• The store at 166 S. Central Ave. was built between 1891 and 1898 - a 2-story brick building with Italianate details, with a parapet with courses of bricks in different patterns. The building housed a boot and shoe store through 1904 at least, then a pool room. Between 1912 and 1925 a bakery replaced the pool room, and around that time the street-level storefront was replaced with new show windows and the black glass veneer - more of an Art Deco style, which came into fashion around that time. This remodeling of the street-level storefront to fit fashions while leaving the upper stories untouched was common on many buildings over the years.
  • The Deming Building at 201-207 S. Central Ave. is a 2-story building in Commercial Vernacular style on a street corner. It was built in 1898 and housed a store that sold dry goods, shoes and clothes on the first floor, and offices above, including those of the owner, lawyer Edgar M. Deming. It later hosted a barber and a variety store.
  • The building at 126 S. Central Ave. was built between 1898 and 1904 to match the adjacent building at 132 S. Central, which was built after the fire. It has a cornice with recessed panels and various courses of bricks. The oriel window was added between 1904 and 1912. It initially housed a saloon. By 1912 it housed the Majestic Hotel. Later it housed a store, a restaurant, and in more recent times, Jimmy's Cafe and 212 Cups.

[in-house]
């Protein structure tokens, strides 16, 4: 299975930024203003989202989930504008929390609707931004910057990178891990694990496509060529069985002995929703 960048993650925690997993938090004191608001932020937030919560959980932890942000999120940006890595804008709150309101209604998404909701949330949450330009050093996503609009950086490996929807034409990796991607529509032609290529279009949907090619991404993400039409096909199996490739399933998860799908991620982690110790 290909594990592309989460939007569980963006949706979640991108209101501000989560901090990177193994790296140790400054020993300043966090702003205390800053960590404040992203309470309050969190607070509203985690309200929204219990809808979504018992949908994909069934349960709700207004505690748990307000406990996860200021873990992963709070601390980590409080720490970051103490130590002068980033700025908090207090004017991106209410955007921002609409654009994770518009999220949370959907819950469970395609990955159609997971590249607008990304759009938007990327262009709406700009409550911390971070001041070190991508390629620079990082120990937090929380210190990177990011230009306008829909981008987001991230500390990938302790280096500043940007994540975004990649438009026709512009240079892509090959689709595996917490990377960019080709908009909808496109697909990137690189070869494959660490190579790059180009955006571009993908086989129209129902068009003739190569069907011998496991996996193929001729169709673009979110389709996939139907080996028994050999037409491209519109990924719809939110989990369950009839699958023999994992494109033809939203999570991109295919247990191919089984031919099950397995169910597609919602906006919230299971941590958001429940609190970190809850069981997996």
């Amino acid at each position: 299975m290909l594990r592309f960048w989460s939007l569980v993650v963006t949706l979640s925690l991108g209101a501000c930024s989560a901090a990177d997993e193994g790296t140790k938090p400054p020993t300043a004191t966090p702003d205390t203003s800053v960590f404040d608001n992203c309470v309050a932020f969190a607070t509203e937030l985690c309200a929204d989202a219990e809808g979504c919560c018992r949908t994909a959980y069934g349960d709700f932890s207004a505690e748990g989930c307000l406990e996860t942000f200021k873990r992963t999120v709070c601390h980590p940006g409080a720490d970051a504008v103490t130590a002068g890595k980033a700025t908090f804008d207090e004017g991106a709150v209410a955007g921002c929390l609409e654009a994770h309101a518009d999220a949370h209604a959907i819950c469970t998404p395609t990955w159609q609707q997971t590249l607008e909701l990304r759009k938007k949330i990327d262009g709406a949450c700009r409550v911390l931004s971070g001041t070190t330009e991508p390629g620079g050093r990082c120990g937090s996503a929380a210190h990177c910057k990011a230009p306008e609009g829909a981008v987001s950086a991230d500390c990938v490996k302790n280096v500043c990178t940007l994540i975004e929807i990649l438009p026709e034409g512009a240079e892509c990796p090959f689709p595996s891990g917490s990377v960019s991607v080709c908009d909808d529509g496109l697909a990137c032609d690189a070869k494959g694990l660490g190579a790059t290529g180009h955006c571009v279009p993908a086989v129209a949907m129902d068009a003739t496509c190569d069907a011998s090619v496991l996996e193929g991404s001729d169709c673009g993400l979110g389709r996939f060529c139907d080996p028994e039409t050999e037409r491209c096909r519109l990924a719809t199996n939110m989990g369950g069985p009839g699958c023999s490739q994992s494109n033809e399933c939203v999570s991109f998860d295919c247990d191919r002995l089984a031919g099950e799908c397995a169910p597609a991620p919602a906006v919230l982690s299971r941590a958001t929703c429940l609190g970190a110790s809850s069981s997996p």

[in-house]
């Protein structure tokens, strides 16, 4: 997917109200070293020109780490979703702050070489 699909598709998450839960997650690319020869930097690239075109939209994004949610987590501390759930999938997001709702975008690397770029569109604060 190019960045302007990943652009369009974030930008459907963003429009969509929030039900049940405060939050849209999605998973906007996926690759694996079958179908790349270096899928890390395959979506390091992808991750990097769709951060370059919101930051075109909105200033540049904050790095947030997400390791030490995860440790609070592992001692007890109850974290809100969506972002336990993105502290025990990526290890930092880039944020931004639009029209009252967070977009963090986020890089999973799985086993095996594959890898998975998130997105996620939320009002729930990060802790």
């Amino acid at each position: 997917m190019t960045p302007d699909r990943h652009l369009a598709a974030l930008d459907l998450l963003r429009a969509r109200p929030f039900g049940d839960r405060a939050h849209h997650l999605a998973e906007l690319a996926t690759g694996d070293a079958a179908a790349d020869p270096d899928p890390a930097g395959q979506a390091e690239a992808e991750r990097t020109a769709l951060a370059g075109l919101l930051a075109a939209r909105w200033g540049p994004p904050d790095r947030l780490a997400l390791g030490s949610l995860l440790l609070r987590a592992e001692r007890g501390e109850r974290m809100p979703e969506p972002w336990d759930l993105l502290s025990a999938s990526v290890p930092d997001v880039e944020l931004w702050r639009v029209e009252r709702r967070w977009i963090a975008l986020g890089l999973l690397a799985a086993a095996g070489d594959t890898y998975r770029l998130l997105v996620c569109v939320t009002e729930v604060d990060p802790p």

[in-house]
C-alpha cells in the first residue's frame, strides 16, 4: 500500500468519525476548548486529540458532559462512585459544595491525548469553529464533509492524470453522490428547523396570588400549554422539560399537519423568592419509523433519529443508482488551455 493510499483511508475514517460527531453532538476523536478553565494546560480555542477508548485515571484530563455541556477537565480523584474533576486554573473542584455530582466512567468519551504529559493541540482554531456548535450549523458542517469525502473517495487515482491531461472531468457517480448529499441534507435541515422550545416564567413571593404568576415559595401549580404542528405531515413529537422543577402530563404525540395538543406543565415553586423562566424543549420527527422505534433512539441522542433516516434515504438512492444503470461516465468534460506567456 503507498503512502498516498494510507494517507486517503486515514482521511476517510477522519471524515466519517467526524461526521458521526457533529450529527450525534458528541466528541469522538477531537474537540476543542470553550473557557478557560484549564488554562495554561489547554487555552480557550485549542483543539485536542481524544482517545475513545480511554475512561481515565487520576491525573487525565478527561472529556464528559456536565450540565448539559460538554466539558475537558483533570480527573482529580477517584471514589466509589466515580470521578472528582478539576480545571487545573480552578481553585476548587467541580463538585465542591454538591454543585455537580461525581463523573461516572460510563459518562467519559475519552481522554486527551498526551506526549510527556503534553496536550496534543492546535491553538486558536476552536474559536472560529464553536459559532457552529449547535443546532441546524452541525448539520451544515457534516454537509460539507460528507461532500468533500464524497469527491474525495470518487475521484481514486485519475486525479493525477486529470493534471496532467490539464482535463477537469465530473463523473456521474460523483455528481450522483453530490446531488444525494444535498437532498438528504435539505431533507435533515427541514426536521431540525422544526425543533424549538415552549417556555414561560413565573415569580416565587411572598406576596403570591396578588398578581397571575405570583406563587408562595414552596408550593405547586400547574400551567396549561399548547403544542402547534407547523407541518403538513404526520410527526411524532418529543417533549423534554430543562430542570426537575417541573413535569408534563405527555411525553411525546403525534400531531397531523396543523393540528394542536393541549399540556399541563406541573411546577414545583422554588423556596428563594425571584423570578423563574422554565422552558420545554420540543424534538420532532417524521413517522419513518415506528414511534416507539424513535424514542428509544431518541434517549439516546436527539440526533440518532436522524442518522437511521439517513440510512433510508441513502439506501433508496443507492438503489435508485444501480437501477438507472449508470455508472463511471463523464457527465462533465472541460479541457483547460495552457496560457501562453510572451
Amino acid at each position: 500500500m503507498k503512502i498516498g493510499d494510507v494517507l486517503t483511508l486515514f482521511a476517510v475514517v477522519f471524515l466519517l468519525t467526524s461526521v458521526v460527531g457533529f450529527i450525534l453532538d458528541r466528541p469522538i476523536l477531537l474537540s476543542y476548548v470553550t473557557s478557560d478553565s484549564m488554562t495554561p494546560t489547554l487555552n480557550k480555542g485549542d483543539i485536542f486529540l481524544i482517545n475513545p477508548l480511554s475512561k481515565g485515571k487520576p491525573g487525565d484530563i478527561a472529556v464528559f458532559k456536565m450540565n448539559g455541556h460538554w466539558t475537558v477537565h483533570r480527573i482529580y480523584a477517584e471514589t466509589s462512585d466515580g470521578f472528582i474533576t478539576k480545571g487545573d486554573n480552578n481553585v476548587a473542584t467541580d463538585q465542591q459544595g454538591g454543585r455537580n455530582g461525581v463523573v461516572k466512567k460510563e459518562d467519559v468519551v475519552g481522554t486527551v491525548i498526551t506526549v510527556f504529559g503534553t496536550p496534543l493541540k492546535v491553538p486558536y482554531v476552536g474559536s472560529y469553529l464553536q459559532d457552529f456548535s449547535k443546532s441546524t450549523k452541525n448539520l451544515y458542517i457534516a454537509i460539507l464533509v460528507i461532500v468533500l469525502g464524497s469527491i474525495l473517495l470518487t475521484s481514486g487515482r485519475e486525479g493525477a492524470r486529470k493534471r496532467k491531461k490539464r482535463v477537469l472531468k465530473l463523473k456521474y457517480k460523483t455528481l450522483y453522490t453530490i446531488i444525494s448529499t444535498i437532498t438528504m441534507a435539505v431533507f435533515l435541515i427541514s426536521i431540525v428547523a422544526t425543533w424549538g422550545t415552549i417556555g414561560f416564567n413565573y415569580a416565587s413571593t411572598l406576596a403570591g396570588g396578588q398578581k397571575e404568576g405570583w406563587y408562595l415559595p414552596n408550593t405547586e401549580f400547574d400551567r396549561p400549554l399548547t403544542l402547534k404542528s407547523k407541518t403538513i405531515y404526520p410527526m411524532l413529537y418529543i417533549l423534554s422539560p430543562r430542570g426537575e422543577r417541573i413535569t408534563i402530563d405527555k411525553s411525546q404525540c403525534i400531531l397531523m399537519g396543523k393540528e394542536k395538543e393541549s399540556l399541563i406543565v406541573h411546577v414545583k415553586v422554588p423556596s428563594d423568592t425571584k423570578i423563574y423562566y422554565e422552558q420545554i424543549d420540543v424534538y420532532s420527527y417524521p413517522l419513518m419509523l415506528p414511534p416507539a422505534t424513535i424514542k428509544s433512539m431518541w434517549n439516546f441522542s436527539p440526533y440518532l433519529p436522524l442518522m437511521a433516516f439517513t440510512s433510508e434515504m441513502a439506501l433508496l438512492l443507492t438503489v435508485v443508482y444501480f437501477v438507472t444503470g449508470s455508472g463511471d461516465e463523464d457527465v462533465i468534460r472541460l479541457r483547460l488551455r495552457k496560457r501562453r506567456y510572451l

• The old Marshfield Public Library at 204 S Maple Ave is a Neoclassical brick building designed by Van Ryn & DeGelleke of Milwaukee and built by C.F. Dallman in 1900. Walls are red brick, with corner pilasters, a broad white entablature, a hip roof, and a pediment above the main entrance. If the rough fieldstone foundation seems a bit incongruous under the formal building, it was left that way because it was originally buried. The main entrance was originally a story above the present one, where the large window under the pediment is. Marshfield had a library since 1880, but this was the first dedicated library building. Previously the book collection had been housed on the second floor of C.M. Upham's store, Budge's Drug Store, Band of Hope Hall, Elvis's jewelry store, and Mrs. Tiffault's Book Store and Bazaar.
  • The old Marshfield City Hall at 110 E 2nd St is an eclectic-styled building built in 1901. It stands two stories tall with a full attic, and is framed by a tall clock tower on one corner, and a hip-roofed fire tower on another corner. It also was designed by Van Ryn & DeGelleke and built of red brick produced in Marshfield. The round-arched windows and dramatic asymmetry are drawn from Romanesque Revival style; the columns and the dentilled eaves suggest Neoclassical style; the style of the parapet dormers is perhaps Flemish Renaissance Revival. The building initially housed the fire department, with horse stables, and the new city library.